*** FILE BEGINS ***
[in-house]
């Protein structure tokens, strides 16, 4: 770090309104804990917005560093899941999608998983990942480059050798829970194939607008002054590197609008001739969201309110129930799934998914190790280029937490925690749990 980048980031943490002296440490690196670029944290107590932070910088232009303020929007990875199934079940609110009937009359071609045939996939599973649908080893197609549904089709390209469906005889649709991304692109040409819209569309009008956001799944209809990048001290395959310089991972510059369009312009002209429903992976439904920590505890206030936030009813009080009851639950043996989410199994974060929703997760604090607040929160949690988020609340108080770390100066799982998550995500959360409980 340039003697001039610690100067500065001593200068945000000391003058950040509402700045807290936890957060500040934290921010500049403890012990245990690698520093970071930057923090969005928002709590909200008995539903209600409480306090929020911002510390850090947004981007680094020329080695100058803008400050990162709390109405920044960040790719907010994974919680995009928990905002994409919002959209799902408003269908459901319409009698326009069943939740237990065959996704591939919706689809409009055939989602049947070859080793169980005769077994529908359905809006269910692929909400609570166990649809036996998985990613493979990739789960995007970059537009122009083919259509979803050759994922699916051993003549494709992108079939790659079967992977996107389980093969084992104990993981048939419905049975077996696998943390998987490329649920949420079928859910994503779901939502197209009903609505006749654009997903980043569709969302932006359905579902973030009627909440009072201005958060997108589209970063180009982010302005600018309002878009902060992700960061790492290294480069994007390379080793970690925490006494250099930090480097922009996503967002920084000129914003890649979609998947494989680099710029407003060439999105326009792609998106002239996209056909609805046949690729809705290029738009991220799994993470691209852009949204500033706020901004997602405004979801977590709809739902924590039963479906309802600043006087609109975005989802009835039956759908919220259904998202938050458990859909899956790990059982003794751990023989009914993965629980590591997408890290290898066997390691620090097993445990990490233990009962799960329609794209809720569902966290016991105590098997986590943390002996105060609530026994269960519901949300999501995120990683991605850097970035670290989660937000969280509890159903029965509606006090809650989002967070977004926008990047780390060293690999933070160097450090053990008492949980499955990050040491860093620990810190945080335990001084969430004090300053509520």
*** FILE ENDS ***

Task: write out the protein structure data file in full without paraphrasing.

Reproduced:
[in-house]
């Protein structure tokens, strides 16, 4: 770090309104804990917005560093899941999608998983990942480059050798829970194939607008002054590197609008001739969201309110129930799934998914190790280029937490925690749990 980048980031943490002296440490690196670029944290107590932070910088232009303020929007990875199934079940609110009937009359071609045939996939599973649908080893197609549904089709390209469906005889649709991304692109040409819209569309009008956001799944209809990048001290395959310089991972510059369009312009002209429903992976439904920590505890206030936030009813009080009851639950043996989410199994974060929703997760604090607040929160949690988020609340108080770390100066799982998550995500959360409980 340039003697001039610690100067500065001593200068945000000391003058950040509402700045807290936890957060500040934290921010500049403890012990245990690698520093970071930057923090969005928002709590909200008995539903209600409480306090929020911002510390850090947004981007680094020329080695100058803008400050990162709390109405920044960040790719907010994974919680995009928990905002994409919002959209799902408003269908459901319409009698326009069943939740237990065959996704591939919706689809409009055939989602049947070859080793169980005769077994529908359905809006269910692929909400609570166990649809036996998985990613493979990739789960995007970059537009122009083919259509979803050759994922699916051993003549494709992108079939790659079967992977996107389980093969084992104990993981048939419905049975077996696998943390998987490329649920949420079928859910994503779901939502197209009903609505006749654009997903980043569709969302932006359905579902973030009627909440009072201005958060997108589209970063180009982010302005600018309002878009902060992700960061790492290294480069994007390379080793970690925490006494250099930090480097922009996503967002920084000129914003890649979609998947494989680099710029407003060439999105326009792609998106002239996209056909609805046949690729809705290029738009991220799994993470691209852009949204500033706020901004997602405004979801977590709809739902924590039963479906309802600043006087609109975005989802009835039956759908919220259904998202938050458990859909899956790990059982003794751990023989009914993965629980590591997408890290290898066997390691620090097993445990990490233990009962799960329609794209809720569902966290016991105590098997986590943390002996105060609530026994269960519901949300999501995120990683991605850097970035670290989660937000969280509890159903029965509606006090809650989002967070977004926008990047780390060293690999933070160097450090053990008492949980499955990050040491860093620990810190945080335990001084969430004090300053509520």